>Here’s something I contemplated blogging about for a while. Several years ago, when I’d first moved to Innsbruck, I set out one afternoon on a little day hike, hoping to find the name and location of a particularly pretty duet of onion-dome church towers which I could see from my window. From my hiking map it was difficult to figure out just how far away they might be, and I ended up overshooting and headed toward the hills above the next town over. Not knowing the name of the church, I looked for a “+” symbol on the map (signifying a chapel), and went for the one which looked like it might be in the right place. The area was called Judenstein. It wasn’t the chapel I was looking for, but it turned out to be much more interesting. The church at Judenstein has a history. The story goes like this: in 1462 (or so) a three-year-old boy named Anderl (diminutive for Andreas) Oxner went missing from his village. His body was found later, in the area. (This much might be true.) Roughly a hundred and fifty years later, a counter-reformationist and anti-Semite named named Hippolyt Guarinoni invented a story about Anderl’s death which he modeled after a popular story going around at the time involving a little boy named Simon in the city of Trent (as in the Council of Trent.) In Guarinoni’s new fable, traveling Jewish merchants bought the boy from his stepfather, then performed a ritual murder, cutting his throat open and collecting the blood. Guarinoni got a lot of traction out of this story, and with it built a church on the scene of the alleged crime and started up a cult venerating the “martyred” child. On top of this the Brothers Grimm picked up the story and took it all over Europe, if not the world, in their tale “Der Judenstein” (The Jews’ Stone). The little church, while quite lovely, has frescos on the ceiling depicting the disappearance of Anderl (one shows the grief of his mother when, while working in the fields, she learns of her son’s death). If you visit this church the one fresco you will NOT see is the one which was (thankfully) painted over — depicting little Anderl actually being cut open by Jewish men. I kid you not, I wish I were. I need to point out that, while the Roman Catholic church was instrumental in this kind of story gaining traction to begin with, in 1953 Paul Rusch, then Bishop of Innsbruck, struck the holiday commemorating Anderl’s “martyrdom” from the church calendar. In the 1980s Bishop Reinhold Stecher began to dismantle the cult by having Anderl’s bones removed from the altar, ordering the offending fresco to be painted over, and officially banning the cult from the church (in the 1990s). There is now a plaque inside the church explaining the myth and it’s falsehood. Problem was, by that time Anderl’s fans were not to be dissuaded — the annual pilgrimages occur every July on Anderl’s “day”, hosted privately (i.e. not through the Church) by various right wing extreme factions and Catholic fundamentalists. Tirol’s anti-Semitic and anti-other roots are complicated — more religious than racial, reflecting the fear of outsiders often encountered in mountain people, and encouraged by the church (right there alongside hatred toward heretics and Protestants) by calling Jews Christ-killers and all that other fun stuff. Then the Nazis took over and took things to extremes. Today, religion plays little part in the local bigotry. The right-wingers tend to harp on “preserving our way of life and our culture”, and work on keeping brown people and Slavs out. (Note to the BZÖ: It’s not working.) The right-leaning view Turks and other eastern European nationals today much in the same way American wingnuts view Mexican and Central American immigrants to the U.S. At the turn of the last century, even Italians were suspect. I know of a family who won’t talk to one of their daughters because she married a German. And another who can’t accept their daughter-in-law, for the crime of being (gasp) Swiss. I am speaking of things I have heard and personally learned, not of Tiroleans in general — there are lots of friendly and open-minded people here too, especially in the cities but out in the countryside as well. But things like this, the stuff not talked about, are embedded in the culture.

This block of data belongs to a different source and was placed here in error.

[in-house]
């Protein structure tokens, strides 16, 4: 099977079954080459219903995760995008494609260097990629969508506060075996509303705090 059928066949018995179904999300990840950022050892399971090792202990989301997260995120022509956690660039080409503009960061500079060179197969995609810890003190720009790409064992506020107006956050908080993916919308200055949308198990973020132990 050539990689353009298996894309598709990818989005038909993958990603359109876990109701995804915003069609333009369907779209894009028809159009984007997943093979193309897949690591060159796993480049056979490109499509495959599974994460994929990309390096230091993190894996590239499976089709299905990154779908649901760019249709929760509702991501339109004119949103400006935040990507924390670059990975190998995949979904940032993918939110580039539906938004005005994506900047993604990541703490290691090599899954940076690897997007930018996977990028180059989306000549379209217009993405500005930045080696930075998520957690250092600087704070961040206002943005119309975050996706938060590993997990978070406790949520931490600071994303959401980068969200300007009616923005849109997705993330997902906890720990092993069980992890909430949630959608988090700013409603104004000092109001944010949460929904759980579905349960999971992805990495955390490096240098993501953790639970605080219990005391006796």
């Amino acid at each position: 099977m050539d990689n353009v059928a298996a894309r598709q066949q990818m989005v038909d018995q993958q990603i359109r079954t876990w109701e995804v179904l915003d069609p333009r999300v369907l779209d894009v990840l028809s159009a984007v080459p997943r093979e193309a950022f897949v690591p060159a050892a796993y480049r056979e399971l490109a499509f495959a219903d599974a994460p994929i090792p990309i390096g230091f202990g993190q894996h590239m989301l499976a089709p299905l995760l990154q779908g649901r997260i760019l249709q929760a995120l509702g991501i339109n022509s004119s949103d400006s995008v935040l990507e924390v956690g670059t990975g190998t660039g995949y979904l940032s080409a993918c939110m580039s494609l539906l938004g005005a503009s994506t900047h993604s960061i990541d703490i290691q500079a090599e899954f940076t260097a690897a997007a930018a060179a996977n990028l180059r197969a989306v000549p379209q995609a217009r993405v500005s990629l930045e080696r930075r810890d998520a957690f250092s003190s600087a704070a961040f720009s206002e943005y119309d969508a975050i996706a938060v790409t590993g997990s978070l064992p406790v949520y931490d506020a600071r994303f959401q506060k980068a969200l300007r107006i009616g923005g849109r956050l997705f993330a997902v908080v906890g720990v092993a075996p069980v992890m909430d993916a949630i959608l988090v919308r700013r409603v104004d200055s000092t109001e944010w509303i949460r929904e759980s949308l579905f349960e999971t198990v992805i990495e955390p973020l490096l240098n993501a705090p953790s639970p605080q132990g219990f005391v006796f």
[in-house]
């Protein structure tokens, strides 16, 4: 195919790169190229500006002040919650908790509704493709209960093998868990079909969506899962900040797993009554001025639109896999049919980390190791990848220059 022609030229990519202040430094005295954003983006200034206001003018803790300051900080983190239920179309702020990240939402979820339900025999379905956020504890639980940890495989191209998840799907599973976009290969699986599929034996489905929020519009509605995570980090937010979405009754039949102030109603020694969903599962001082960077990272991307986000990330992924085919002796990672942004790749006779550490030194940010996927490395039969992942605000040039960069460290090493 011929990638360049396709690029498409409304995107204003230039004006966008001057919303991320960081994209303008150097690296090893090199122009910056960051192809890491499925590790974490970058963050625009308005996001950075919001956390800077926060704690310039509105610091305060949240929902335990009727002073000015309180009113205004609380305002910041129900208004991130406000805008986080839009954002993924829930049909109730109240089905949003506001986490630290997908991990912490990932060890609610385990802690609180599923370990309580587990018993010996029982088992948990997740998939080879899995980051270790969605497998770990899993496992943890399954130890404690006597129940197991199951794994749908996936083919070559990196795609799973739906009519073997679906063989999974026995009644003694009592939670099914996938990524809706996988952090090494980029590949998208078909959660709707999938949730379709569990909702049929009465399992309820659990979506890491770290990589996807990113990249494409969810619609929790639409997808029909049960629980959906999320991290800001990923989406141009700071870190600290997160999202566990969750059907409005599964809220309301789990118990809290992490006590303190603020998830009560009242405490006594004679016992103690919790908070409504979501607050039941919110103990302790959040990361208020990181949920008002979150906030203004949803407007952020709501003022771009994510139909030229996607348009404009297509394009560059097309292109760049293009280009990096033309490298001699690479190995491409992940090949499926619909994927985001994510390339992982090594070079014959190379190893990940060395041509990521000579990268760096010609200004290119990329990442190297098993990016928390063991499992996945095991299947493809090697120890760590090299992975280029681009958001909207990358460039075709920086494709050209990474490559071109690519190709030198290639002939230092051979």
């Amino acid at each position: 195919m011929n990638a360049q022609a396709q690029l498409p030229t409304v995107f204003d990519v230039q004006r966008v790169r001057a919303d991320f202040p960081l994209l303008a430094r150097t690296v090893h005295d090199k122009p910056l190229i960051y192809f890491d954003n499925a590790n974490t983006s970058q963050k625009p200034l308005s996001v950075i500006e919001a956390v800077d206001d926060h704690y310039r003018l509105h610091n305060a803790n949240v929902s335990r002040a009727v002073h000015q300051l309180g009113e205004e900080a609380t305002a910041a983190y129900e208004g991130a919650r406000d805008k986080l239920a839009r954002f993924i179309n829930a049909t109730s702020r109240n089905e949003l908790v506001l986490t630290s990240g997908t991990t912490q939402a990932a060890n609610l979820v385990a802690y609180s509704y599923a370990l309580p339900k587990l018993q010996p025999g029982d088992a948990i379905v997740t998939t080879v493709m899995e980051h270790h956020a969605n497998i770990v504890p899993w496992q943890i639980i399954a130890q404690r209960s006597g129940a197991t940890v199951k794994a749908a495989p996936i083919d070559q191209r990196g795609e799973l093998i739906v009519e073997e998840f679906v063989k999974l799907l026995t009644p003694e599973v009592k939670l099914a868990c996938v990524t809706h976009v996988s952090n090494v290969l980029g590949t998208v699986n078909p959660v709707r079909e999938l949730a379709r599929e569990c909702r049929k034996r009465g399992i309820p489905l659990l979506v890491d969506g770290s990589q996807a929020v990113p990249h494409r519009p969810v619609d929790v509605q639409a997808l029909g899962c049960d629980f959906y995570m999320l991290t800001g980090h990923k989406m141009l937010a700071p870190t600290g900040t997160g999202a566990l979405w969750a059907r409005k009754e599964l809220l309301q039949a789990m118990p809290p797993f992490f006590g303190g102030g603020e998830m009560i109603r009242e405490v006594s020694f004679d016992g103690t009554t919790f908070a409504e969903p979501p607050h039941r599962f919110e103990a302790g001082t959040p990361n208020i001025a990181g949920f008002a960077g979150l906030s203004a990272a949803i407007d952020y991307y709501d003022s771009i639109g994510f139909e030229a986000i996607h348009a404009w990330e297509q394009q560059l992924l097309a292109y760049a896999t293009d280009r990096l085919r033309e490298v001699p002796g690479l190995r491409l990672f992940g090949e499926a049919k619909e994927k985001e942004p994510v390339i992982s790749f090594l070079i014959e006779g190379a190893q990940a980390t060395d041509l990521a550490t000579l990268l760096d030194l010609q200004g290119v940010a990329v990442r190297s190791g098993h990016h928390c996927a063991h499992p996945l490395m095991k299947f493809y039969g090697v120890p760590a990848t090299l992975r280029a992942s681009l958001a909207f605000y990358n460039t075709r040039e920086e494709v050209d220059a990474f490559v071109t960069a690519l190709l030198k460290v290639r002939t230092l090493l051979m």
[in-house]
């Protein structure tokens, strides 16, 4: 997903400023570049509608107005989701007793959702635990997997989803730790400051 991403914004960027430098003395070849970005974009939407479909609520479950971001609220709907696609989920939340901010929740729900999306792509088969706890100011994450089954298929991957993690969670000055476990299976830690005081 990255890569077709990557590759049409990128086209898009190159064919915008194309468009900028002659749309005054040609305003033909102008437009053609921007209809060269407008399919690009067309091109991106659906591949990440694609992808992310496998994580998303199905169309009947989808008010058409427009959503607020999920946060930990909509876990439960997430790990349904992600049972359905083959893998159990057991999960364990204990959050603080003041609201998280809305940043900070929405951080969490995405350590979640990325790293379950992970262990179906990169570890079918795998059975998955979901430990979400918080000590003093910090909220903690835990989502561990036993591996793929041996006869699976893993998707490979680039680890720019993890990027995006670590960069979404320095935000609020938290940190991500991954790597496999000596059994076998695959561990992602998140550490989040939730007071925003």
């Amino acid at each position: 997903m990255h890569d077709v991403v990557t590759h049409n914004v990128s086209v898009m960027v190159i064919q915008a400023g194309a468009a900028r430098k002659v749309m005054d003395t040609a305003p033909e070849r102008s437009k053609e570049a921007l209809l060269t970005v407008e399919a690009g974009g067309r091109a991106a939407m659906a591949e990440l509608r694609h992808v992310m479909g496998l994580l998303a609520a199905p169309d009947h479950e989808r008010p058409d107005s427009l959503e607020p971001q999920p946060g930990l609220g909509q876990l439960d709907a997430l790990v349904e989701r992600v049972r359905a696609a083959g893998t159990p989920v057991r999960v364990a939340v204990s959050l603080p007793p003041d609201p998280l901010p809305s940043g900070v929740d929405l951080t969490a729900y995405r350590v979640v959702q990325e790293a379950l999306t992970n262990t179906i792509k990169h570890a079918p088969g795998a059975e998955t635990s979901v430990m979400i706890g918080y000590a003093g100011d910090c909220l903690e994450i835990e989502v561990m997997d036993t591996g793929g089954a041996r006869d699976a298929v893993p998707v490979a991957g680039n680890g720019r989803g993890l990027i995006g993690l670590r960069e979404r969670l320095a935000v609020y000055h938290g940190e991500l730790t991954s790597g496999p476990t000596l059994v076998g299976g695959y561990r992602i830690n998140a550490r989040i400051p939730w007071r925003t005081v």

UPDATE: (16 February 2011): I have come across a book about pre-Christian finds in Austria, which has this to say about the Judenstein (translated here by me):
The “Judenstein” was without a doubt once an altar, where people had been once ritually sacrificed… According to the legend, after the murder, the Jews hung the boy from a birch tree. “That is a purely Heathen story, nothing Christian nor Jewish in it”, writes Norbert Mantl in his 1967 book about pre-Christian cult relics in the Upper Inn Valley. “The saga deals with the memory of an ages-old fertility sacrifice whose ritual is still recognizable. Blood was spilled over the stone and the birch, representing all plant life necessary to humans, receiving the corpse as an offering. It had to do with fertility and a good harvest, but also for the welfare and prosperity of humans and their animals.”
So it is possible that the story did not get made up out of thin air, but was a contorted version of a much older “enemy” of the church, refitted for the Middle Ages.